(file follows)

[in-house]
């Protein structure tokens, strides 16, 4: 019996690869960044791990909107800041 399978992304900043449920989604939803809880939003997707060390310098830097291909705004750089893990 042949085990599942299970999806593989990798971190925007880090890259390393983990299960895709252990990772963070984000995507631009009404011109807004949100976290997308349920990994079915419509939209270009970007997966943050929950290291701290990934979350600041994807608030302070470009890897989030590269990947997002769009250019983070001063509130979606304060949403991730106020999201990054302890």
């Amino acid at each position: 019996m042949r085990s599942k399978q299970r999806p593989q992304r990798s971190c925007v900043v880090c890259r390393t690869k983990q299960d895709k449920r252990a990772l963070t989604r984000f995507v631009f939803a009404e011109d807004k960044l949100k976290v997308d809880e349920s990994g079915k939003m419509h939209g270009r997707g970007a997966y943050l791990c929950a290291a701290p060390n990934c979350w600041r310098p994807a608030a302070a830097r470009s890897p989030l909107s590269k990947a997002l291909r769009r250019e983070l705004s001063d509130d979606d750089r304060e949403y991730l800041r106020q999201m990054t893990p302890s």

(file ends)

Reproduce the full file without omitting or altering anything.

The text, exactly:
[in-house]
């Protein structure tokens, strides 16, 4: 019996690869960044791990909107800041 399978992304900043449920989604939803809880939003997707060390310098830097291909705004750089893990 042949085990599942299970999806593989990798971190925007880090890259390393983990299960895709252990990772963070984000995507631009009404011109807004949100976290997308349920990994079915419509939209270009970007997966943050929950290291701290990934979350600041994807608030302070470009890897989030590269990947997002769009250019983070001063509130979606304060949403991730106020999201990054302890």
């Amino acid at each position: 019996m042949r085990s599942k399978q299970r999806p593989q992304r990798s971190c925007v900043v880090c890259r390393t690869k983990q299960d895709k449920r252990a990772l963070t989604r984000f995507v631009f939803a009404e011109d807004k960044l949100k976290v997308d809880e349920s990994g079915k939003m419509h939209g270009r997707g970007a997966y943050l791990c929950a290291a701290p060390n990934c979350w600041r310098p994807a608030a302070a830097r470009s890897p989030l909107s590269k990947a997002l291909r769009r250019e983070l705004s001063d509130d979606d750089r304060e949403y991730l800041r106020q999201m990054t893990p302890s």